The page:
► Owner of rights in bed linen and packaging designs claims infringement by a competitor

► Use of eBay's VeRO programme to assert rights

► Can this amount to a groundless threat?

What's it about?

Both parties to the case design and manufacture bed linen. T&A Textiles (T&A) claimed that certain bed linen sets sold by Hala Textile UK Ltd (Hala) infringed T&A's copyright (as regards the designs printed on the products) as well as its UK registered design in a packaging label. In return, Hala claimed that T&A's registered design was invalid on the basis that the design had been used prior to its registration.

Hala also claimed that letters from T&A to third parties amounted to "groundless threats". English law recognises that a threat of legal action for infringement by a rights owner can have a potent effect. Accordingly, recipients of threats (save where the threat of proceedings relates to a breach of copyright) have the right to make a claim for relief (in the form of an injunction, damages or a declaration) if the threats cannot be proven.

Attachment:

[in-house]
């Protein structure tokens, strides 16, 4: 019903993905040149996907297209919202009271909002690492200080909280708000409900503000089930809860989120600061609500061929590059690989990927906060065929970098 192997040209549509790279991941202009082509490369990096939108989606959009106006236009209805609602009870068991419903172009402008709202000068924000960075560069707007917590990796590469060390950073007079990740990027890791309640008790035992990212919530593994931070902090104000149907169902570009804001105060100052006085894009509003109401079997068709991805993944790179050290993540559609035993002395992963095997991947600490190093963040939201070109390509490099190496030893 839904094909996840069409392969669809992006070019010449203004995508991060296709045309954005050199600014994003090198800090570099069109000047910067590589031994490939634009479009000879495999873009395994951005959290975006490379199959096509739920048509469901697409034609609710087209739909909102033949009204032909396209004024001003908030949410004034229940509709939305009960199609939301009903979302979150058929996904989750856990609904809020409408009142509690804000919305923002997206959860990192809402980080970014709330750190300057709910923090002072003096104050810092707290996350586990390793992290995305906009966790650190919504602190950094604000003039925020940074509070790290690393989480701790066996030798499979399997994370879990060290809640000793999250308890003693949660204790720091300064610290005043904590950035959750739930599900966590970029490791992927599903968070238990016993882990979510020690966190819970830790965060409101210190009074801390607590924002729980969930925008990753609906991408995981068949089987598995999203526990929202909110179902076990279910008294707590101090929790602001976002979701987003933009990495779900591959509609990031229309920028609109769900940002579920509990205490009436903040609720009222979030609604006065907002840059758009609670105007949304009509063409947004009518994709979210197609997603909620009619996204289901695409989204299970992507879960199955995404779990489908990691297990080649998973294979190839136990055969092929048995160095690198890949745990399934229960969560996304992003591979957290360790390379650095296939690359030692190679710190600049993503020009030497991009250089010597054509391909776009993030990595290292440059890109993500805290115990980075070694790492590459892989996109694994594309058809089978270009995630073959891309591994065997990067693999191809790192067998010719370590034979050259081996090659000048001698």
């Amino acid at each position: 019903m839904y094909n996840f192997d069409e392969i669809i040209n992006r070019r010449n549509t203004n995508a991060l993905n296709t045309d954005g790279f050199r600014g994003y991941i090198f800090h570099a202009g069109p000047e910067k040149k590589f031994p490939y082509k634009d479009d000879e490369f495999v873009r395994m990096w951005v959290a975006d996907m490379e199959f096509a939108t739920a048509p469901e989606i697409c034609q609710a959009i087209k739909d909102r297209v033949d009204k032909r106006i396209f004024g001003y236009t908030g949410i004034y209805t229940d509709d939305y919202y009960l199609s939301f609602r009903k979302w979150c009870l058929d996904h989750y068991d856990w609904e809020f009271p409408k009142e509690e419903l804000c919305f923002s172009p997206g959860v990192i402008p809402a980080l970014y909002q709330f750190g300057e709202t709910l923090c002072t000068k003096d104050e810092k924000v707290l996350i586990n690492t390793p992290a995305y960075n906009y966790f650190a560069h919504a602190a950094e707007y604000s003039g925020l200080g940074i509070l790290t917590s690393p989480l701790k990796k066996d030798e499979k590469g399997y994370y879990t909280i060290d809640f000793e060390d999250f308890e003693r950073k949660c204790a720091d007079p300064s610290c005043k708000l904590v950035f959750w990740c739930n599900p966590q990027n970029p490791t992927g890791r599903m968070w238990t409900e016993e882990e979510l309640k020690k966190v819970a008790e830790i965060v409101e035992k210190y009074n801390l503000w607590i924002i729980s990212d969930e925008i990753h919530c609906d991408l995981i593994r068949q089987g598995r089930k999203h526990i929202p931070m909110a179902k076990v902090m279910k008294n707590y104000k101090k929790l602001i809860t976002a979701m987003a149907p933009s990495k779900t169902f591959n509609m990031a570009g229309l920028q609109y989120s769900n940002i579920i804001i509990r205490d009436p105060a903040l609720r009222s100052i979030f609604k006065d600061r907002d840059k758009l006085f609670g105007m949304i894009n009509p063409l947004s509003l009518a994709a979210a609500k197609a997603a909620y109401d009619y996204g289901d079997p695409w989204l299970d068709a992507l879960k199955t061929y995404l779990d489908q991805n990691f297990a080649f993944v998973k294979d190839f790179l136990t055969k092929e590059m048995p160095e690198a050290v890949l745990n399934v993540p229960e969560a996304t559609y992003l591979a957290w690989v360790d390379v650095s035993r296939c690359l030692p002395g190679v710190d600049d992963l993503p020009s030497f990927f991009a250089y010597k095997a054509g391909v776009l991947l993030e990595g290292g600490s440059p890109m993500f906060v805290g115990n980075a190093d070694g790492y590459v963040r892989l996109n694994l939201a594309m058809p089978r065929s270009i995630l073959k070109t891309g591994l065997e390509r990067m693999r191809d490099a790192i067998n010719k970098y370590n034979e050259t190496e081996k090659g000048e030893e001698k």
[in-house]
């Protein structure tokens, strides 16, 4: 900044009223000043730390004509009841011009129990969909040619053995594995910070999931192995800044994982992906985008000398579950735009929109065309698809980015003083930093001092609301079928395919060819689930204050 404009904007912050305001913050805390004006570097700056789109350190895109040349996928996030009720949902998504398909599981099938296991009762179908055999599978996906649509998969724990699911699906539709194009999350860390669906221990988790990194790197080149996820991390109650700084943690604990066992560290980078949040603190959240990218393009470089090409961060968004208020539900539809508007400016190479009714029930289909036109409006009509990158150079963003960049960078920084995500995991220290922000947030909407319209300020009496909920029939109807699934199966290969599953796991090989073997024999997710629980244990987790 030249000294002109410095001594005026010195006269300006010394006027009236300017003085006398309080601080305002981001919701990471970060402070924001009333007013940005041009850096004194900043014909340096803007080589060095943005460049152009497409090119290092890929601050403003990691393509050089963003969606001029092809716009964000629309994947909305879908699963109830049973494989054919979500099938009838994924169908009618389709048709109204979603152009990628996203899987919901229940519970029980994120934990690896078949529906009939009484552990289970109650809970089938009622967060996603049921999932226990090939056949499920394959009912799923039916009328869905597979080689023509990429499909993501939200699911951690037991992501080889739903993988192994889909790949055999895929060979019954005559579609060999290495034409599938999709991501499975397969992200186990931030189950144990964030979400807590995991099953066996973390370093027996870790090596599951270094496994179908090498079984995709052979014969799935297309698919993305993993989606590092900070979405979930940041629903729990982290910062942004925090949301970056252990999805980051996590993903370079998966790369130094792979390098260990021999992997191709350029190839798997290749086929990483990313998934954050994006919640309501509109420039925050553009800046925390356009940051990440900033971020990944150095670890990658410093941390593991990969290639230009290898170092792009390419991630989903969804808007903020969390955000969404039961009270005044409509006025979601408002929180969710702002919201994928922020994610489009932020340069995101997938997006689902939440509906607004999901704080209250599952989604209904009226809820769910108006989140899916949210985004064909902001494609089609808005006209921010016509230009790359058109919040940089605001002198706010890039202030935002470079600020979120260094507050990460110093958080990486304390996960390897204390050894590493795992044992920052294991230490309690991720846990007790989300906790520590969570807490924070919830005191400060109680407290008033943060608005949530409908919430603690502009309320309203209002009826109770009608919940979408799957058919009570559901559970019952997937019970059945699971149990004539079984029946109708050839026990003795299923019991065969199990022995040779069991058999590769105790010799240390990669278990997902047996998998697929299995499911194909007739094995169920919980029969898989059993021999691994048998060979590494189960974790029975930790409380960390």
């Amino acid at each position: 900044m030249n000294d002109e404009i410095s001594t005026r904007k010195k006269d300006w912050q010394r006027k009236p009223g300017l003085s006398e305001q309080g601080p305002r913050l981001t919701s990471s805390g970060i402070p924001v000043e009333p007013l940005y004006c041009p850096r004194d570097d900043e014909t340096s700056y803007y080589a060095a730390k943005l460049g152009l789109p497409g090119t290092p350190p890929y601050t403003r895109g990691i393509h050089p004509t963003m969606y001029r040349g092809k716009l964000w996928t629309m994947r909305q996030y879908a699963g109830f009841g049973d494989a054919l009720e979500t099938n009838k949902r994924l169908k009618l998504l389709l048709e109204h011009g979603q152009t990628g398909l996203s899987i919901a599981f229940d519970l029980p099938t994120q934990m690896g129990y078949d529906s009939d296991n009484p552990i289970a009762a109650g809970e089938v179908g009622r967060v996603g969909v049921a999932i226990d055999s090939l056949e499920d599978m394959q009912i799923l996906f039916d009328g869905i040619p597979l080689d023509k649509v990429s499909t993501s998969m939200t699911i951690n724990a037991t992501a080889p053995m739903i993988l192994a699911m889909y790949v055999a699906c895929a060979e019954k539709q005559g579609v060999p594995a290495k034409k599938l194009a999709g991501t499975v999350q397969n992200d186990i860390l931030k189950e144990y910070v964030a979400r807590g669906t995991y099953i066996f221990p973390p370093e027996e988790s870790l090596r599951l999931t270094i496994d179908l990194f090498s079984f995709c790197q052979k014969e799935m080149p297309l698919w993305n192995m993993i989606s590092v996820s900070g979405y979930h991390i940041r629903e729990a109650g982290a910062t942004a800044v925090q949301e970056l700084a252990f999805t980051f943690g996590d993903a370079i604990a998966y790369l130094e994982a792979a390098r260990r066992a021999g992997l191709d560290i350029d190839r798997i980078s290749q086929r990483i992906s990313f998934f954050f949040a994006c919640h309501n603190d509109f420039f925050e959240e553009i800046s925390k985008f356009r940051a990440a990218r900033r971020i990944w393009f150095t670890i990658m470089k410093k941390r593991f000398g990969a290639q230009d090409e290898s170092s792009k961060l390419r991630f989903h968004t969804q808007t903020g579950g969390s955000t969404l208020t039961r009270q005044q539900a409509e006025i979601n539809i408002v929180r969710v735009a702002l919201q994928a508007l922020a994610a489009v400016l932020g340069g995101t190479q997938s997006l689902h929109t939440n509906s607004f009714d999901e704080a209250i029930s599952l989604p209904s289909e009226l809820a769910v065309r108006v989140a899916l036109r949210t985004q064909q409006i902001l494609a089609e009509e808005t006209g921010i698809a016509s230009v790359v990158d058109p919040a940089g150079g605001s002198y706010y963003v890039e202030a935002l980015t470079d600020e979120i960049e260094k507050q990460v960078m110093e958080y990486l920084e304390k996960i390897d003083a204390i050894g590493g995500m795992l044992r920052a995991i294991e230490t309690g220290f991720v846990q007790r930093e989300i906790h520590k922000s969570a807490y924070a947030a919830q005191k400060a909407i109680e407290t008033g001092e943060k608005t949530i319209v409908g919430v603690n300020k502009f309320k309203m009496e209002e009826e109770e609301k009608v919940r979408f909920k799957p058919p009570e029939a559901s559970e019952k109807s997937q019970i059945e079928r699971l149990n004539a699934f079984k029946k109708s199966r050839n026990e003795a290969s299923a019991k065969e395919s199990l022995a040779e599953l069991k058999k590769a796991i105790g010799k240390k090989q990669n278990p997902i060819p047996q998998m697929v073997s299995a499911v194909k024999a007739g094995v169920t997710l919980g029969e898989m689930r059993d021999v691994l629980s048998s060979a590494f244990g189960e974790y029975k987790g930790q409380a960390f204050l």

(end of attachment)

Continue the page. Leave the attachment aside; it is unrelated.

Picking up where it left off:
The letters included letters sent to eBay as part of its Verified Rights Owner (VeRO) programme, which enables rights owners to report eBay listings that infringe their intellectual property rights.

Why does it matter?

The court held that Hala had not infringed T&A's copyright, on the basis that Hala's designs had been imported into the UK before the date of T&A's designs. The court also held that certain letters sent to eBay in relation to the VeRO programme did amount to groundless threats.

However, the court merely gave a provisional view that the initial VeRO notice could amount to a groundless threat. Given the popularity of eBay, rights owners may be keen to understand whether they can use the VeRO programme without being accused of making a groundless threat.

Now what?

Although this case is not conclusive, it does give a good indication that rights owners should consider the law on groundless threats when using the VeRO programme. The case is a reminder that every "threat" needs to be considered objectively and carefully when drafting a claim letter. There are certain exceptions to the groundless threats provisions set out in the various IP statutes. For example, it can be justifiable to threaten infringement proceedings for manufacturing or importing an infringing product, without that amounting to a groundless threat.

In addition, rights owners should remember that – to avoid an allegation of a groundless threat – they must be sure that their right is valid as well as that the recipient has infringed it. This may involve some investigation.